Seven provinces in Southern Thailand were affected by smoke from Indonesian forest fires yesterday, with Narathiwat the hardest hit after particulate-matter levels there reached the 129 micrograms/cubic metre considered adverse to health.
Meanwhile, Pollution Control Department deputy chief Araya Nanthaphothidet is scheduled to preside over a meeting of relevant officials in Songkhla today to discuss the impact of the forest-fire smoke.
Environment Region 16 Office director Halem Jehmarikan said Narathiwat's airborne particulate-matter level rose from 104 micrograms/cubic metre on Monday to 129 yesterday, a level that can affect people's health and respiratory systems.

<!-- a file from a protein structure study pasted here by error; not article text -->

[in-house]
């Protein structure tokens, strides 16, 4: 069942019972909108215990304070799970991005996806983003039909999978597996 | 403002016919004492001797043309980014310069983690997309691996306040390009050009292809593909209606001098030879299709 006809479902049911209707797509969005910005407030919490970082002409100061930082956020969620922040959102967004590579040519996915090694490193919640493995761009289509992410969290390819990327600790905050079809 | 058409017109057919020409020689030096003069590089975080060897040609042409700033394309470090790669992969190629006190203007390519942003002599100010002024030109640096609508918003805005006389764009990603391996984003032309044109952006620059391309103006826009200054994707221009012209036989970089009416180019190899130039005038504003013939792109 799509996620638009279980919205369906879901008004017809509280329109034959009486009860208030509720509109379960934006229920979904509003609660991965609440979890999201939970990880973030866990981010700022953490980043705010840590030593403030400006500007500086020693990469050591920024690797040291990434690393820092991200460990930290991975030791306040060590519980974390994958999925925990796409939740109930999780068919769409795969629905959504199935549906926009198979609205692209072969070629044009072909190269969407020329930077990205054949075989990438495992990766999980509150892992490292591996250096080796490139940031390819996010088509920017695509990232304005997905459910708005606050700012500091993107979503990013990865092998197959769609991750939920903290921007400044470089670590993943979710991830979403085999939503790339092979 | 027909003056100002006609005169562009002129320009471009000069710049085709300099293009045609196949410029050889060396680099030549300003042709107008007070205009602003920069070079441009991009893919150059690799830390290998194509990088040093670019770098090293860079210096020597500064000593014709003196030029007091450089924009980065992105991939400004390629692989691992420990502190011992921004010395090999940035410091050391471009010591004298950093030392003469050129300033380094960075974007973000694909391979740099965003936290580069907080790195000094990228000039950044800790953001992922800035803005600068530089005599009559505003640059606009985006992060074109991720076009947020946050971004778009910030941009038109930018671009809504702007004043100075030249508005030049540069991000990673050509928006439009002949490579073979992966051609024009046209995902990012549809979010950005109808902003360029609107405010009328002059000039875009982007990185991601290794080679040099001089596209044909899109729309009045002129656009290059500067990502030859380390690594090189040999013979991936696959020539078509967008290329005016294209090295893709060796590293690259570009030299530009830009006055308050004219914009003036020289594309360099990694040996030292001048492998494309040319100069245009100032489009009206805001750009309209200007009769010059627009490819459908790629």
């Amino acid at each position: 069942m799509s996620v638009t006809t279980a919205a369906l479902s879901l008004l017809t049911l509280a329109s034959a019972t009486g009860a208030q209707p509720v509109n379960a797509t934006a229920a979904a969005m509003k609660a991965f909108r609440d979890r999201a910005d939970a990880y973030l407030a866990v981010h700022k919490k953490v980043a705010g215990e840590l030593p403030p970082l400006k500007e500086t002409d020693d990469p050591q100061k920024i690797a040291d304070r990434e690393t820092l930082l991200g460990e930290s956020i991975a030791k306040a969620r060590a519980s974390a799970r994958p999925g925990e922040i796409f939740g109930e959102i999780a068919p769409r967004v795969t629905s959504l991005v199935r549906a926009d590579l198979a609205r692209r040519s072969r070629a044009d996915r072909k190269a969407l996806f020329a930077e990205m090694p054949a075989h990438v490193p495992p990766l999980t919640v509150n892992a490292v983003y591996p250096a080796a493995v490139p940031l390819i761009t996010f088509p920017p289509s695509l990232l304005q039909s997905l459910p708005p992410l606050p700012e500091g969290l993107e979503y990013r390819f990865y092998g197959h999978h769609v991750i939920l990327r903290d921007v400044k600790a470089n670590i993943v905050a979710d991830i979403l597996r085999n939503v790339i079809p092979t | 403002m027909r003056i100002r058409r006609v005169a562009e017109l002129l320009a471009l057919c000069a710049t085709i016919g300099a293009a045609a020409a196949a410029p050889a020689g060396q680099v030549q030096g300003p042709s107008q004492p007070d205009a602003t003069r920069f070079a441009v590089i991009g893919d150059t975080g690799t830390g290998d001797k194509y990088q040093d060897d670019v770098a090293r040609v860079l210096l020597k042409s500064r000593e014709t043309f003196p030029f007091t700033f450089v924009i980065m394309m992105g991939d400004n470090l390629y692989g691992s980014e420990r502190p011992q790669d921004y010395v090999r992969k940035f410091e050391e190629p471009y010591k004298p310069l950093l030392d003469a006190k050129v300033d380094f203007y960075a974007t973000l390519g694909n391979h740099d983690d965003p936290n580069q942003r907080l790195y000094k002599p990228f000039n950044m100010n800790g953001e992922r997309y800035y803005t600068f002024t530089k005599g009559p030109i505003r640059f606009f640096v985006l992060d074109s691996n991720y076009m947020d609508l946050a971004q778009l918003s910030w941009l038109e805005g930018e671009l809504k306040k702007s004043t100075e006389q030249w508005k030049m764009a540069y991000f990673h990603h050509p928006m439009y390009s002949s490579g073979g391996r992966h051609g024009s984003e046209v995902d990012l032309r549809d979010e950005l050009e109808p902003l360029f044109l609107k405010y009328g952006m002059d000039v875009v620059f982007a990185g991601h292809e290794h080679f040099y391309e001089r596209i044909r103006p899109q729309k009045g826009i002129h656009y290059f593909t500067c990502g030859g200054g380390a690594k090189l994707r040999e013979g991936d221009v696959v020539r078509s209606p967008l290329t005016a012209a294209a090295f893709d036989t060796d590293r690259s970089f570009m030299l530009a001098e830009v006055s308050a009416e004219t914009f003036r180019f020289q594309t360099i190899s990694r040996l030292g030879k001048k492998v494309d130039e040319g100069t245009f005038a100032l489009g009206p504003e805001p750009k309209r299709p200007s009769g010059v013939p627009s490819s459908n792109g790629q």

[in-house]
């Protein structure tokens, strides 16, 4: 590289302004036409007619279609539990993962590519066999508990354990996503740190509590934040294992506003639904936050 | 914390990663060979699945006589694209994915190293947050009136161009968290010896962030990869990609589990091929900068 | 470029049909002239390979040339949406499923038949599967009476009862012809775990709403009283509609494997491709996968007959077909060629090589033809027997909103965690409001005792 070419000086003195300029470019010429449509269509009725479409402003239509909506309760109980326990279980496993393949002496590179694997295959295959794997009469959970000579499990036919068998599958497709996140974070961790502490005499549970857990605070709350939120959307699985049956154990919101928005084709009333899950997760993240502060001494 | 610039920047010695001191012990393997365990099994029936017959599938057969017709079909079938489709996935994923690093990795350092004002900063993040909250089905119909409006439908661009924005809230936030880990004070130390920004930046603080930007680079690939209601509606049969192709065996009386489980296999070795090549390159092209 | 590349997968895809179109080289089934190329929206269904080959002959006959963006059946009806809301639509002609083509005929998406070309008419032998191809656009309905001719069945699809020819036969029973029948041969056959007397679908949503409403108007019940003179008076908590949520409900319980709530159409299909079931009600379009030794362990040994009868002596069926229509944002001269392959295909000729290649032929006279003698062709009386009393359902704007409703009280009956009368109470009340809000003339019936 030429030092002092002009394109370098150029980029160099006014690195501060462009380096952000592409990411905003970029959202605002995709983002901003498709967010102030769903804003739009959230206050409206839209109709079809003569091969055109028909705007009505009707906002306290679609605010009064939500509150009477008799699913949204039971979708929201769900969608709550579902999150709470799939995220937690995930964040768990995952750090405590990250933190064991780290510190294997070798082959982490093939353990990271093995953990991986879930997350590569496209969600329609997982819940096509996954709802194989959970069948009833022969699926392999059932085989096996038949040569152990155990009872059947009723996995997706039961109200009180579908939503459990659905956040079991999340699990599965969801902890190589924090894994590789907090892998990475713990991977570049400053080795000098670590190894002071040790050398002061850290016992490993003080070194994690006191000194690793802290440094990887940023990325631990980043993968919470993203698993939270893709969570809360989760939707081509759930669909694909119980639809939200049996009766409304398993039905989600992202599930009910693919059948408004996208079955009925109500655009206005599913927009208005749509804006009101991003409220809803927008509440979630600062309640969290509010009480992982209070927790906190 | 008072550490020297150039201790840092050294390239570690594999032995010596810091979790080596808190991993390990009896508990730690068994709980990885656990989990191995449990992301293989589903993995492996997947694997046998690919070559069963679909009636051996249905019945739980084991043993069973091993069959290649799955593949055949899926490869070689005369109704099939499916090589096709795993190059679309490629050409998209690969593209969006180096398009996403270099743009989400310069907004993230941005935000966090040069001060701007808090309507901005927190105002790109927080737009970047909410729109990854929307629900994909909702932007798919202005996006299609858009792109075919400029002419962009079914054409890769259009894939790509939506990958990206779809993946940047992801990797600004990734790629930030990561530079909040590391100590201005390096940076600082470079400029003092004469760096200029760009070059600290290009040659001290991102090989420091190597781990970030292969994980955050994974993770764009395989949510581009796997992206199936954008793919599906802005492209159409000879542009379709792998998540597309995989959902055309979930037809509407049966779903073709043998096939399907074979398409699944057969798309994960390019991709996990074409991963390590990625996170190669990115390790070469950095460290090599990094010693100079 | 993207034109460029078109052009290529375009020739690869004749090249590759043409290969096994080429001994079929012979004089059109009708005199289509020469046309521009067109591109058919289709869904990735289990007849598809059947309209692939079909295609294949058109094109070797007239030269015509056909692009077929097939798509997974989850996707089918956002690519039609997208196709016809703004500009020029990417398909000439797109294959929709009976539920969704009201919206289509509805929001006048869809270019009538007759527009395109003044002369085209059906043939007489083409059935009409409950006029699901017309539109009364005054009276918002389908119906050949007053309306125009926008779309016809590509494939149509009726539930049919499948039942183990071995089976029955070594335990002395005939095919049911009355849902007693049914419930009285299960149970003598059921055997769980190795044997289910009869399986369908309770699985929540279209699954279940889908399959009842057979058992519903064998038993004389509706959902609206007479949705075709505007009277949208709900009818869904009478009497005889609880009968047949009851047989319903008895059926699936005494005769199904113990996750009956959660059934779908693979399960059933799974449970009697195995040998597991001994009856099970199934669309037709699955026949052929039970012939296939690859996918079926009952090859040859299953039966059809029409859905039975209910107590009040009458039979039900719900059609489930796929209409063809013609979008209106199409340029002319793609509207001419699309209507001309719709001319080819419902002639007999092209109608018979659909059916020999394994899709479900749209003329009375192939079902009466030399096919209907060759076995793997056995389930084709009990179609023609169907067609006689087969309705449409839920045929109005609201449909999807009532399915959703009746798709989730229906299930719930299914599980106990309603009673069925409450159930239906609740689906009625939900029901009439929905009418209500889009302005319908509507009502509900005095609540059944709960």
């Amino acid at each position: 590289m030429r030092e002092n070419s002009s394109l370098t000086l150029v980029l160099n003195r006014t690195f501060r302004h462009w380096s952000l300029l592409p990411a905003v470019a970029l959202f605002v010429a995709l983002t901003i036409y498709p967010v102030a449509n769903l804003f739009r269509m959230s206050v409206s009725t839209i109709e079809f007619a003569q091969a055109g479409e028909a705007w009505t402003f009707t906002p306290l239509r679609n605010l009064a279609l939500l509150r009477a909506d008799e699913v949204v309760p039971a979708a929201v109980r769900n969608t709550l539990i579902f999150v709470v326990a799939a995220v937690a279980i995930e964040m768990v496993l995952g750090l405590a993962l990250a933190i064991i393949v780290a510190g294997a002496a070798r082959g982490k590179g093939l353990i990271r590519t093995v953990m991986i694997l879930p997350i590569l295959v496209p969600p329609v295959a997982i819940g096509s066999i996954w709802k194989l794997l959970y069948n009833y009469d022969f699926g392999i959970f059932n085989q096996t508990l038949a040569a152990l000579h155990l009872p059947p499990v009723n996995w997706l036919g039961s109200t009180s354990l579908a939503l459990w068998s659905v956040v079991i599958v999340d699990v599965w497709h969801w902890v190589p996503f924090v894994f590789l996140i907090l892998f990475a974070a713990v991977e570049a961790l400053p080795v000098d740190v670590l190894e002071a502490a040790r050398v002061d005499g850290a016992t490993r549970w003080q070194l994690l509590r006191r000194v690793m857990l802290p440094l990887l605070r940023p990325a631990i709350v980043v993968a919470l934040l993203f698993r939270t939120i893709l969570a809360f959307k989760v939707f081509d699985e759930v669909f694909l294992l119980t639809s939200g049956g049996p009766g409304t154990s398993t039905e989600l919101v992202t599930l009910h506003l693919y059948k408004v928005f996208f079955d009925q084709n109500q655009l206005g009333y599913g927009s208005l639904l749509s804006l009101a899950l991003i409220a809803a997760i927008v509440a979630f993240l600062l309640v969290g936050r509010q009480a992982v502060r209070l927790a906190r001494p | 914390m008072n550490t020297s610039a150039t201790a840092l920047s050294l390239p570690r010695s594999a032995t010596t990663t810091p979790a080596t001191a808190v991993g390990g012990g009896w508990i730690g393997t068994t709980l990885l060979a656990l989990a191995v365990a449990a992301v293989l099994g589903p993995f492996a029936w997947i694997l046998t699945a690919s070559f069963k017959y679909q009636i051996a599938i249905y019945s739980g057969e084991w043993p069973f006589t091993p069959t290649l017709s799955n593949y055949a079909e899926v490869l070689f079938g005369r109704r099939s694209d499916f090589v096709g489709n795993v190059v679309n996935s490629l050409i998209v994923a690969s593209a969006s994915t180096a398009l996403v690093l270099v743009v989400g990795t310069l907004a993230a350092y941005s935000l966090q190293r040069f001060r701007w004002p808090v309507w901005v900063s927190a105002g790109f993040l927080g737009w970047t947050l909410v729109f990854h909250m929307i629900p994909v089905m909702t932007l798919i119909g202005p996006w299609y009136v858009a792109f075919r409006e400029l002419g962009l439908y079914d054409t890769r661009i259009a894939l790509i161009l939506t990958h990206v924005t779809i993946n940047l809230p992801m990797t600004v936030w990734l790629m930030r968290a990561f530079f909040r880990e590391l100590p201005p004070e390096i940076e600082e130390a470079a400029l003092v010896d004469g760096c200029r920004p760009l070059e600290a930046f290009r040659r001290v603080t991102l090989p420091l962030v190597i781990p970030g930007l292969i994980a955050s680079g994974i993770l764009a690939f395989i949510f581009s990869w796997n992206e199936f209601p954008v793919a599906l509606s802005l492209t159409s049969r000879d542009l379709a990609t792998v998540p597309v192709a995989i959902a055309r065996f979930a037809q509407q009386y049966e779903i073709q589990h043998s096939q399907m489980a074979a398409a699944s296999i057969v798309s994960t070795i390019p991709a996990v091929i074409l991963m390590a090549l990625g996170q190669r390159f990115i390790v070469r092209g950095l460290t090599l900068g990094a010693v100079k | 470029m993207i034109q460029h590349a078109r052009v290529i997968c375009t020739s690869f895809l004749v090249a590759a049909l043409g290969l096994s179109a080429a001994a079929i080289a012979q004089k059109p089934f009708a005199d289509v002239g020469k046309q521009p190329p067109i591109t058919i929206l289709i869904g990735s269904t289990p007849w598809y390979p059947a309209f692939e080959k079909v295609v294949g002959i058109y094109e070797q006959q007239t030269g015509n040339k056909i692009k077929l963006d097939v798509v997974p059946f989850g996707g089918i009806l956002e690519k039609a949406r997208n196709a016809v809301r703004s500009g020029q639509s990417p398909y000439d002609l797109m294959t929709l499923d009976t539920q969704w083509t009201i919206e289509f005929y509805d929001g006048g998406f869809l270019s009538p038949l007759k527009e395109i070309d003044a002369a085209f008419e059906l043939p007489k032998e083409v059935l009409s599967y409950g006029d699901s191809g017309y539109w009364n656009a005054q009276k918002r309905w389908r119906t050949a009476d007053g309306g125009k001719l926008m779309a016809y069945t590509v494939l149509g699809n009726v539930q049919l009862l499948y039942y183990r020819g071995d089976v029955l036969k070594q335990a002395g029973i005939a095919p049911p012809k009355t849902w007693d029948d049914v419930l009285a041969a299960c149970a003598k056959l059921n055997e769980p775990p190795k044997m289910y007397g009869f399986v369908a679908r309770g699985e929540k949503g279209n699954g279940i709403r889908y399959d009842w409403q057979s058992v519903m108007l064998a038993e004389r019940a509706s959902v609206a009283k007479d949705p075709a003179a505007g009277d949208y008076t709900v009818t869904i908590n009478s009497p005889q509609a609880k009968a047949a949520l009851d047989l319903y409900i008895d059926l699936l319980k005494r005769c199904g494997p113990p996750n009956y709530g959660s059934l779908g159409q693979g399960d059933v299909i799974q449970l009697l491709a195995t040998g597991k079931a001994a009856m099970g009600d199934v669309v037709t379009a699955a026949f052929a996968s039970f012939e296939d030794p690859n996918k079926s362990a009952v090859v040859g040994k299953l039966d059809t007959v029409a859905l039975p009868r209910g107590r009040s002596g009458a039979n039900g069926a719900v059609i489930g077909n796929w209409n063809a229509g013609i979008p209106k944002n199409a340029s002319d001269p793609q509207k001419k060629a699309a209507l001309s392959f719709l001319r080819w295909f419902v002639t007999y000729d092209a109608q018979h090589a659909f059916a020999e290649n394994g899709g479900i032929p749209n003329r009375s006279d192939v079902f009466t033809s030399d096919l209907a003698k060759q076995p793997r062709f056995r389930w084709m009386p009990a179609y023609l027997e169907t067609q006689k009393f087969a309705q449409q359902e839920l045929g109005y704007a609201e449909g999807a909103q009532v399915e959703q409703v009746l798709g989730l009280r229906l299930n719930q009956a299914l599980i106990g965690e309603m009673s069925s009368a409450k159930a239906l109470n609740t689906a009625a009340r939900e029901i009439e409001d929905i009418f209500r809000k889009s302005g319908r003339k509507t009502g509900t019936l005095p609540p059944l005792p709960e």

He advised residents to wear face masks when going out and to avoid exercising outdoors. He warned that the elderly and children, as well as those with heart disease and asthma, were especially vulnerable to health risks from the air pollution.
Songkhla's devices for measuring air quality were damaged by lightning strikes in Hat Yai district a few days ago, which meant no report on particulate levels was available for the province, said Halem. New devices would be sent to Hat Yai and Satun this Friday, he added.
Halem said his office had also instructed authorities in Nakhon Si Thammarat, Trang, Satun, Songkhla, Yala, Pattani and Narathiwat to monitor air pollution, after smoke from Indonesia's forest fires reached Thailand faster than had initially been anticipated.